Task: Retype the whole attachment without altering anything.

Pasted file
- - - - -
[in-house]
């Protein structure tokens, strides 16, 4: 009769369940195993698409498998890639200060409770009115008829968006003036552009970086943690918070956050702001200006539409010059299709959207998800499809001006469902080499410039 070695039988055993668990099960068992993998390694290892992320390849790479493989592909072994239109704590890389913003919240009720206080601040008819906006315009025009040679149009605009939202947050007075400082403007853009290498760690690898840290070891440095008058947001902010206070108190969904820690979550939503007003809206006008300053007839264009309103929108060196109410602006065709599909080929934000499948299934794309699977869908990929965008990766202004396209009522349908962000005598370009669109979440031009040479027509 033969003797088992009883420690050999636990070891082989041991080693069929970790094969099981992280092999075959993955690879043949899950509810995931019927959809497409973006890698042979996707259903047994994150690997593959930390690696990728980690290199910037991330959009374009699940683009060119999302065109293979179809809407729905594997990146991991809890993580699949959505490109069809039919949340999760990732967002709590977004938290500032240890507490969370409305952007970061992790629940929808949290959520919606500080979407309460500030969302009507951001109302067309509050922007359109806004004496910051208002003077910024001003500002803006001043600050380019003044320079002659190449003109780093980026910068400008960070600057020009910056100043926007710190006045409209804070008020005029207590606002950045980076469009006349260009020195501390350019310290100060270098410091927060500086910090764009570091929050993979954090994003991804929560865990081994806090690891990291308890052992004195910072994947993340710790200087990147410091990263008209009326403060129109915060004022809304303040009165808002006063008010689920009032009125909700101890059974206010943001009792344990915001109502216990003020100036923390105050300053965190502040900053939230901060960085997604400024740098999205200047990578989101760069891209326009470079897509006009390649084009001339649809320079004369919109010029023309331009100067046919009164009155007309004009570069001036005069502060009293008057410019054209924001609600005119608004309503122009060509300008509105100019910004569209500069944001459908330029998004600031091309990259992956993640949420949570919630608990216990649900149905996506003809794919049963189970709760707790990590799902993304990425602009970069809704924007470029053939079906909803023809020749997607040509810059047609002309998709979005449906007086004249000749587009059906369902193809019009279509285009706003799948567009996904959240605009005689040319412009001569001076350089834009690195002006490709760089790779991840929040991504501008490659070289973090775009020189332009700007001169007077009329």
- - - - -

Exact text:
[in-house]
């Protein structure tokens, strides 16, 4: 009769369940195993698409498998890639200060409770009115008829968006003036552009970086943690918070956050702001200006539409010059299709959207998800499809001006469902080499410039 070695039988055993668990099960068992993998390694290892992320390849790479493989592909072994239109704590890389913003919240009720206080601040008819906006315009025009040679149009605009939202947050007075400082403007853009290498760690690898840290070891440095008058947001902010206070108190969904820690979550939503007003809206006008300053007839264009309103929108060196109410602006065709599909080929934000499948299934794309699977869908990929965008990766202004396209009522349908962000005598370009669109979440031009040479027509 033969003797088992009883420690050999636990070891082989041991080693069929970790094969099981992280092999075959993955690879043949899950509810995931019927959809497409973006890698042979996707259903047994994150690997593959930390690696990728980690290199910037991330959009374009699940683009060119999302065109293979179809809407729905594997990146991991809890993580699949959505490109069809039919949340999760990732967002709590977004938290500032240890507490969370409305952007970061992790629940929808949290959520919606500080979407309460500030969302009507951001109302067309509050922007359109806004004496910051208002003077910024001003500002803006001043600050380019003044320079002659190449003109780093980026910068400008960070600057020009910056100043926007710190006045409209804070008020005029207590606002950045980076469009006349260009020195501390350019310290100060270098410091927060500086910090764009570091929050993979954090994003991804929560865990081994806090690891990291308890052992004195910072994947993340710790200087990147410091990263008209009326403060129109915060004022809304303040009165808002006063008010689920009032009125909700101890059974206010943001009792344990915001109502216990003020100036923390105050300053965190502040900053939230901060960085997604400024740098999205200047990578989101760069891209326009470079897509006009390649084009001339649809320079004369919109010029023309331009100067046919009164009155007309004009570069001036005069502060009293008057410019054209924001609600005119608004309503122009060509300008509105100019910004569209500069944001459908330029998004600031091309990259992956993640949420949570919630608990216990649900149905996506003809794919049963189970709760707790990590799902993304990425602009970069809704924007470029053939079906909803023809020749997607040509810059047609002309998709979005449906007086004249000749587009059906369902193809019009279509285009706003799948567009996904959240605009005689040319412009001569001076350089834009690195002006490709760089790779991840929040991504501008490659070289973090775009020189332009700007001169007077009329």